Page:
For purposes of commercial soundsets, nothing is going to beat the usual suspects anytime soon. The better supported a synth is, the more people are going to buy it to access the soundsets, which leads to more soundsets and so on. (And if anyone wants to know how to suck eggs...) The exciting thing is we never know when some great new development could turn things on their head. Unless you do, in which case, don’t violate that NDA!
 

Piano Pete

Senior Member
Sorry - these days I do everything in HISE - so I'm a bit out of touch with the current Falcon resources...
Figured it was worth a shot. I have actually been making the move into HISE for some private library stuff—unless Kontakt is a requirement. Being able to make a standalone vst has been fantastic.
 

mscp

Senior Member
I’m very new to synthesis and digital recording generally (as opposed to live acoustic playing), so I may simply be doing things wrong, but I don’t have any more problems running complex layers of parts in Falcon than I do in Omnisphere (both single core, I believe) or running multiple instances of certain instruments in Kontakt (multi-core) - I’m thinking of things like Straylight.
It really depends on the type of synthesis/algorithm you build your patch with. It's not about what you're doing wrong, but how many audio files you have loaded with the IRCAM stretch and granular algorithms and how much you're telling Falcon to compute in real time.

When I run some of my own patches (with a few stretch and granular layers), I have to render it to audio (offline rendering) to be able to hear it without audio buffer glitches -- all in an i9 9900k.

Not a deal breaker, though.
 

Bee_Abney

Senior Member
I see; I agree that it is worth a bit of extra trouble for the right effect but that an improvement would be very welcome.
 
I have the impression (warning! uneducated, subjective "internet opinion" following) that the multi threading thing is not very well suited for the type of work that a multiple-voice synth/sampler is supposed to be doing.

MSoundFactory for example: they make a big point in their marketing about the multi threading, performance etc. Then you check the actual manual and it says that activating multi-threading might actually result in reduced performance.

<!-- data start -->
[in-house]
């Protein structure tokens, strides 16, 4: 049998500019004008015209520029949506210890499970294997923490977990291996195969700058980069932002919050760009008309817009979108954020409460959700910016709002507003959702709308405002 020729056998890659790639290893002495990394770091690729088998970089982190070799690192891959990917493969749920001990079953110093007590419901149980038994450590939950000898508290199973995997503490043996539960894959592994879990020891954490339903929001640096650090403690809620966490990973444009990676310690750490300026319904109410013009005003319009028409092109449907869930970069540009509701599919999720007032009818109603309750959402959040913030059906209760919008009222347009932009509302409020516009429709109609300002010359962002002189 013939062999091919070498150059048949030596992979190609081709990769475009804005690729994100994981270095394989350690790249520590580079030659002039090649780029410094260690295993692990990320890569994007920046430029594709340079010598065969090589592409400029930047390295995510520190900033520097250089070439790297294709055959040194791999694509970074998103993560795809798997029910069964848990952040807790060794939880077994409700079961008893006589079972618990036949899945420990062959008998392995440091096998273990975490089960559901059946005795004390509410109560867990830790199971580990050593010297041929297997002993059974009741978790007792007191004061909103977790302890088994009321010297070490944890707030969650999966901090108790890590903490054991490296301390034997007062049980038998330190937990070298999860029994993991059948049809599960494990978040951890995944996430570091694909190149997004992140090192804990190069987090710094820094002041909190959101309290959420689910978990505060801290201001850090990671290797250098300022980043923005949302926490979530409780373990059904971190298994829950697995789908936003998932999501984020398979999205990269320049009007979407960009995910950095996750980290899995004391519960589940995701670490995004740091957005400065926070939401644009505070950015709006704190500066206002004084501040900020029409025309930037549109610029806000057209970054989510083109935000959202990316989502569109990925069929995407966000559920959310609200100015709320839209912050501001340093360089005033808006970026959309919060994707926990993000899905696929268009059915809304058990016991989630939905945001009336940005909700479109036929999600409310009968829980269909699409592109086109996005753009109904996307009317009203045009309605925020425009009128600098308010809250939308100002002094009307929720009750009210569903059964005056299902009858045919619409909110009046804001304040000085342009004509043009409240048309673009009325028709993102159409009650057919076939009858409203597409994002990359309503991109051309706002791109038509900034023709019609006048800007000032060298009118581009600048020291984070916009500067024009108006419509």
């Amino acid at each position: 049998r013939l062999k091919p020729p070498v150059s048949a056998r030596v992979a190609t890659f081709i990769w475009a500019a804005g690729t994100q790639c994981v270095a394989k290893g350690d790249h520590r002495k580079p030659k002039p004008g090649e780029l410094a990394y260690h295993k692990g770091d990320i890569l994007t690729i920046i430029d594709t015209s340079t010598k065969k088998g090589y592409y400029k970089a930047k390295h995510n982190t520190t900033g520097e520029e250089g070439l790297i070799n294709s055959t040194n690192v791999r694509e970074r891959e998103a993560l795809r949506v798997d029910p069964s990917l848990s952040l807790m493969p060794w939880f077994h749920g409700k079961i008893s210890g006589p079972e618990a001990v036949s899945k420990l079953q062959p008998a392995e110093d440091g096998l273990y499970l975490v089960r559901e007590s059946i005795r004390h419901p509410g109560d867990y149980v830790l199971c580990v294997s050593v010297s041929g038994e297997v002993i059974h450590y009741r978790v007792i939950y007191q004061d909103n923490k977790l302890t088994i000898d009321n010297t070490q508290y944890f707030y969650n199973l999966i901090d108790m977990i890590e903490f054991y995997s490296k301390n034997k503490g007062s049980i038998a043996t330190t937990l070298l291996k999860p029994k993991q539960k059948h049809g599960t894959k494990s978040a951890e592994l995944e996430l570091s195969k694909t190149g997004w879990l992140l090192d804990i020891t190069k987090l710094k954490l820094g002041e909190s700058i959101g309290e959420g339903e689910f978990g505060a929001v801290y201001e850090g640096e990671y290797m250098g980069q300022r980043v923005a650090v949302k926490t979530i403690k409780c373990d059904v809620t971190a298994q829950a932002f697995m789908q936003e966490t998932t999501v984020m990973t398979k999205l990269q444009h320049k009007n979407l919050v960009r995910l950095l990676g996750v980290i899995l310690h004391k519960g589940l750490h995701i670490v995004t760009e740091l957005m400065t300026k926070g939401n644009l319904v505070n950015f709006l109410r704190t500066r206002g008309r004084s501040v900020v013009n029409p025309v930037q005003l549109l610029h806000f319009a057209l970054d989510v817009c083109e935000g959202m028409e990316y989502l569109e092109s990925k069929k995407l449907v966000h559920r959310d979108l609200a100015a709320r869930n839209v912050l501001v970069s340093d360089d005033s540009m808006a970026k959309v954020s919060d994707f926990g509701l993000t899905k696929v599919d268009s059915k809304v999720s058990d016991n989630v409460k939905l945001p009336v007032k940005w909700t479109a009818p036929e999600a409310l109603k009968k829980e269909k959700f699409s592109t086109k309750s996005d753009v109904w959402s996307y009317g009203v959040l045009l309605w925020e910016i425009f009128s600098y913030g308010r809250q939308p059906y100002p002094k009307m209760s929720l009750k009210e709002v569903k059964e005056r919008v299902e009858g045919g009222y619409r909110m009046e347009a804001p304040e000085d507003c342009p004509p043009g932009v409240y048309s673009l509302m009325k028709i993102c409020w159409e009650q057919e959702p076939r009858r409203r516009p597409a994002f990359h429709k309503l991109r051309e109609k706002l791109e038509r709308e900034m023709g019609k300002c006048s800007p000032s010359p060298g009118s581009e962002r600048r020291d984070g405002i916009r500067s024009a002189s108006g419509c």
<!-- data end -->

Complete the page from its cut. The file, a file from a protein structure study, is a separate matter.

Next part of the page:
It seems to me that UVI are very well aware of that and just made a decision to optimize hard for single threading instead of dealing with multi threading complexities for little gain.

Which doesn't help their marketing dept, but apart from that I think Falcon's performance is excellent.
 

Bee_Abney

Senior Member
I have the impression (warning! uneducated, subjective "internet opinion" following) that the multi threading thing is not very well suited for the type of work that a multiple-voice synth/sampler is supposed to be doing.

MSoundFactory for example: they make a big point in their marketing about the multi threading, performance etc. Then you check the actual manual and it says that activating multi-threading might actually result in reduced performance.

It seems to me that UVI are very well aware of that and just made a decision to optimize hard for single threading instead of dealing with multi threading complexities for little gain.

Which doesn't help their marketing dept, but apart from that I think Falcon's performance is excellent.
Although UVI are canny enough to make the idea of retro-synth emulations sound like an abomination compared to sample libraries, so you'd think they'd be able to put some spin on this! I generally prefer samples if I want a retro sound myself, but I have seen haughty attitudes in the other direction.
 

mscp

Senior Member
I have the impression (warning! uneducated, subjective "internet opinion" following) that the multi threading thing is not very well suited for the type of work that a multiple-voice synth/sampler is supposed to be doing.

MSoundFactory for example: they make a big point in their marketing about the multi threading, performance etc. Then you check the actual manual and it says that activating multi-threading might actually result in reduced performance.

It seems to me that UVI are very well aware of that and just made a decision to optimize hard for single threading instead of dealing with multi threading complexities for little gain.

Which doesn't help their marketing dept, but apart from that I think Falcon's performance is excellent.
I don't know much about the programming side of audio software development (at the time of this post), but limitation is still one of the reasons why I still have hardware synths / modular.